Most massive and luminous galaxy cluster identifiedQuicklink submitted by Kyle McDermott Permalink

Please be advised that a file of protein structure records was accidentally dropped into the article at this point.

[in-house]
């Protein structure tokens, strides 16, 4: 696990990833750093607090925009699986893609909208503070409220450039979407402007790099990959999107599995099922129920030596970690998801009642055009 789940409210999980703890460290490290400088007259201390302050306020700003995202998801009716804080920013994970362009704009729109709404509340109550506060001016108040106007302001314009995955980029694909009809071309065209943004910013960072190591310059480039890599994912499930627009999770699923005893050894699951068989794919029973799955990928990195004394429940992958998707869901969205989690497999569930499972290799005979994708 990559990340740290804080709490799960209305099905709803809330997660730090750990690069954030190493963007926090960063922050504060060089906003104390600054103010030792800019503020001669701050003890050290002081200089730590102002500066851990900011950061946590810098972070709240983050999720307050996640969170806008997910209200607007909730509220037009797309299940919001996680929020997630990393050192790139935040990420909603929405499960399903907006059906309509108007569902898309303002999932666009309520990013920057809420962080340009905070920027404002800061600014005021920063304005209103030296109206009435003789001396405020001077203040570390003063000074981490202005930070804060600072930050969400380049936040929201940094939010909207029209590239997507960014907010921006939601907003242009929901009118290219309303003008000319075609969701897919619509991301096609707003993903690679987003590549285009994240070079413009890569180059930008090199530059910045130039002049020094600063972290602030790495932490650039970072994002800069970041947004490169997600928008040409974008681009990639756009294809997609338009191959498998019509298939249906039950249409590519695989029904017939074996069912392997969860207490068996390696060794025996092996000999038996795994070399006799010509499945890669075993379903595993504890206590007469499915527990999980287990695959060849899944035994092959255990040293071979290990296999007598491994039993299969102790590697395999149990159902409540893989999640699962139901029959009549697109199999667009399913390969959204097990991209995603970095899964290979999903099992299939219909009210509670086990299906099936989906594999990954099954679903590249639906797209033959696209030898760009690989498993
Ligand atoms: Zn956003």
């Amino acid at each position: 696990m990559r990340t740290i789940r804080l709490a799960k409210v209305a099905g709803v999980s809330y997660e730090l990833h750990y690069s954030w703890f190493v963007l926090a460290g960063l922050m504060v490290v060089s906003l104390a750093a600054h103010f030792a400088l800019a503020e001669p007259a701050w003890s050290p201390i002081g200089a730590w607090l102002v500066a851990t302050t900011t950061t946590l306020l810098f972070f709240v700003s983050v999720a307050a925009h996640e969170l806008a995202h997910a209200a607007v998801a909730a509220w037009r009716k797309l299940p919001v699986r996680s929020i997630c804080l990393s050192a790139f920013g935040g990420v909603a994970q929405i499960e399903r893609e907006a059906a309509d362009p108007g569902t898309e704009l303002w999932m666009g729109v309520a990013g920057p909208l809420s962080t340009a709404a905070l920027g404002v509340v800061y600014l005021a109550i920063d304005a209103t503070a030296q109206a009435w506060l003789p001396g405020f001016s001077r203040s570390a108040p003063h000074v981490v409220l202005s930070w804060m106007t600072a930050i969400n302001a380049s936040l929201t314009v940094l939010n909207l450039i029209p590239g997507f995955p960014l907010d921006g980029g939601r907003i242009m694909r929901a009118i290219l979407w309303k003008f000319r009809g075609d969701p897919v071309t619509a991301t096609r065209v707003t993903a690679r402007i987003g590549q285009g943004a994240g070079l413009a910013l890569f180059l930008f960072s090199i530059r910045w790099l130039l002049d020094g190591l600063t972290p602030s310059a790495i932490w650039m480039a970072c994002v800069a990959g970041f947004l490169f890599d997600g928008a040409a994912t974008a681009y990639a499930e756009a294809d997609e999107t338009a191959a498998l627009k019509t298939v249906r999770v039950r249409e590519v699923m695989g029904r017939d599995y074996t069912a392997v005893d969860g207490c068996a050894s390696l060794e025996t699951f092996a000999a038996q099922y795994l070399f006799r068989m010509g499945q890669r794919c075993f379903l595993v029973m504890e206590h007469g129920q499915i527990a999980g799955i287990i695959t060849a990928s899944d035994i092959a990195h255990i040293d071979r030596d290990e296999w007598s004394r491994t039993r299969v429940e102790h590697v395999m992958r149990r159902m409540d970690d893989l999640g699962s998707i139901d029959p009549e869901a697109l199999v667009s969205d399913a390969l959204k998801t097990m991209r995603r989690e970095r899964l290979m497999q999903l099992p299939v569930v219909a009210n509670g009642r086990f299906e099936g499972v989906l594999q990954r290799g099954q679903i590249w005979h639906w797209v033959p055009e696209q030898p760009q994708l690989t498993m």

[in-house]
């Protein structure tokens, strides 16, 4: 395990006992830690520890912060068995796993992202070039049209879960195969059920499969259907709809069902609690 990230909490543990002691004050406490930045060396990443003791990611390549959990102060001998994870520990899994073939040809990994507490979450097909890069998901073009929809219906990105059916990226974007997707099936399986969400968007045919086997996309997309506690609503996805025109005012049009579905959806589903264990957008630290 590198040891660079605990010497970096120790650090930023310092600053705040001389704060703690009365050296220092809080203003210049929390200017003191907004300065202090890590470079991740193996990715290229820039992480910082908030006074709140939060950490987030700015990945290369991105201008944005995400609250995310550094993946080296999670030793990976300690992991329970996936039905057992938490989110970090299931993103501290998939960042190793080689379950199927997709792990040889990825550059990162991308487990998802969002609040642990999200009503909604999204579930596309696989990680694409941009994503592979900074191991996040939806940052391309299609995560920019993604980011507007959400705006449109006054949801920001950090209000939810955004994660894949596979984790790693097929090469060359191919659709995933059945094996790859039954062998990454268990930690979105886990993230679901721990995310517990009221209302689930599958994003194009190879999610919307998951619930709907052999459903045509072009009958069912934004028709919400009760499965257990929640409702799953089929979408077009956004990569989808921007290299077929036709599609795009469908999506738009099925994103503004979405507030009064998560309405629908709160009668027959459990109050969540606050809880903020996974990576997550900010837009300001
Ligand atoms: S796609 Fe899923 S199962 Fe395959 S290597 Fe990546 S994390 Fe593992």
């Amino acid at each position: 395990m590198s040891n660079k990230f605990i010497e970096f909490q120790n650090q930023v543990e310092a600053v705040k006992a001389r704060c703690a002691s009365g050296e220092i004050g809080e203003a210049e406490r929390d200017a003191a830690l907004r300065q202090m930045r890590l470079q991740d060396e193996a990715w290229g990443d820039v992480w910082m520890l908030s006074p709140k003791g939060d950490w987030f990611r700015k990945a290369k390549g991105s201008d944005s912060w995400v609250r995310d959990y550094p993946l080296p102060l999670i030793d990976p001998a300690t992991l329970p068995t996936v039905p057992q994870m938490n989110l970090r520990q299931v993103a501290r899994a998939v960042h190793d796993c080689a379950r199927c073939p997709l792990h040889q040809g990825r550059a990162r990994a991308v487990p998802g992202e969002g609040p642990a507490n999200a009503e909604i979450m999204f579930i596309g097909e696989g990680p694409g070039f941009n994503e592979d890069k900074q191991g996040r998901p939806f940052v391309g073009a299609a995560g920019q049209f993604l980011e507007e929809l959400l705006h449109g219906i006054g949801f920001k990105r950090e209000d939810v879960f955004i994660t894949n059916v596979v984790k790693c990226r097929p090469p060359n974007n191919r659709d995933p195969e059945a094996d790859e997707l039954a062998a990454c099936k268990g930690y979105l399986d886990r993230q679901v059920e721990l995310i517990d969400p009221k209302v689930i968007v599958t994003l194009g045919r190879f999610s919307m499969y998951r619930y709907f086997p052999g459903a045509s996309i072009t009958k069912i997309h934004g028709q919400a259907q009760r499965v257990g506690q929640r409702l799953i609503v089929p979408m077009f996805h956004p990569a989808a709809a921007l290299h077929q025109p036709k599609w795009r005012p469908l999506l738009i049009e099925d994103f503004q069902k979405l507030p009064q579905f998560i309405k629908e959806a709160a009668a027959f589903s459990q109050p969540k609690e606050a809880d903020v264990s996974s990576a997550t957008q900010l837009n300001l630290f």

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|Now a multi-institution team led by MIT researchers has identified a galaxy cluster seven billion light-years away that dwarfs most known clusters, churning out a dazzling 740 new stars per year in the central galaxy. The galaxy cluster is among the most massive and most luminous in the universe. While scientists have formally catalogued the cluster by the name SPT-CLJ2344-4243, the MIT-led group has a more informal moniker: the Phoenix cluster, named after the constellation in which it resides... 'Central galaxies have typically been referred to as 'red and dead' -- just a bunch of old stars orbiting a massive black hole, and there's nothing new happening,' McDonald says. 'But the central galaxy in this cluster has somehow come to life, and is giving birth to prodigious numbers of new stars.'|
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